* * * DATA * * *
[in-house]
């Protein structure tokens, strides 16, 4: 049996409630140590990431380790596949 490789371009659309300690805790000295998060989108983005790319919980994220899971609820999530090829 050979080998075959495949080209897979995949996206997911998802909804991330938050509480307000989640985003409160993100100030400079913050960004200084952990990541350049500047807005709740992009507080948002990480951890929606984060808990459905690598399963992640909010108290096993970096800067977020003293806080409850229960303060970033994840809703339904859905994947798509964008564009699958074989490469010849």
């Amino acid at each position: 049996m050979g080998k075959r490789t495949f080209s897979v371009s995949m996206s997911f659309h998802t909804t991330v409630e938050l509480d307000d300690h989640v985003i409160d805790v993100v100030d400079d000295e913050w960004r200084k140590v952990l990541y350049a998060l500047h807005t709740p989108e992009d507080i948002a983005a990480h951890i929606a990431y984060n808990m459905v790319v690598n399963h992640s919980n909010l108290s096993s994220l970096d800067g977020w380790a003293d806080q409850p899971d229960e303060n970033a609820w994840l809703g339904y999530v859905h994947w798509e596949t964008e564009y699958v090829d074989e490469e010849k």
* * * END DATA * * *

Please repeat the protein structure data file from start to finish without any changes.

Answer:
[in-house]
């Protein structure tokens, strides 16, 4: 049996409630140590990431380790596949 490789371009659309300690805790000295998060989108983005790319919980994220899971609820999530090829 050979080998075959495949080209897979995949996206997911998802909804991330938050509480307000989640985003409160993100100030400079913050960004200084952990990541350049500047807005709740992009507080948002990480951890929606984060808990459905690598399963992640909010108290096993970096800067977020003293806080409850229960303060970033994840809703339904859905994947798509964008564009699958074989490469010849």
């Amino acid at each position: 049996m050979g080998k075959r490789t495949f080209s897979v371009s995949m996206s997911f659309h998802t909804t991330v409630e938050l509480d307000d300690h989640v985003i409160d805790v993100v100030d400079d000295e913050w960004r200084k140590v952990l990541y350049a998060l500047h807005t709740p989108e992009d507080i948002a983005a990480h951890i929606a990431y984060n808990m459905v790319v690598n399963h992640s919980n909010l108290s096993s994220l970096d800067g977020w380790a003293d806080q409850p899971d229960e303060n970033a609820w994840l809703g339904y999530v859905h994947w798509e596949t964008e564009y699958v090829d074989e490469e010849k």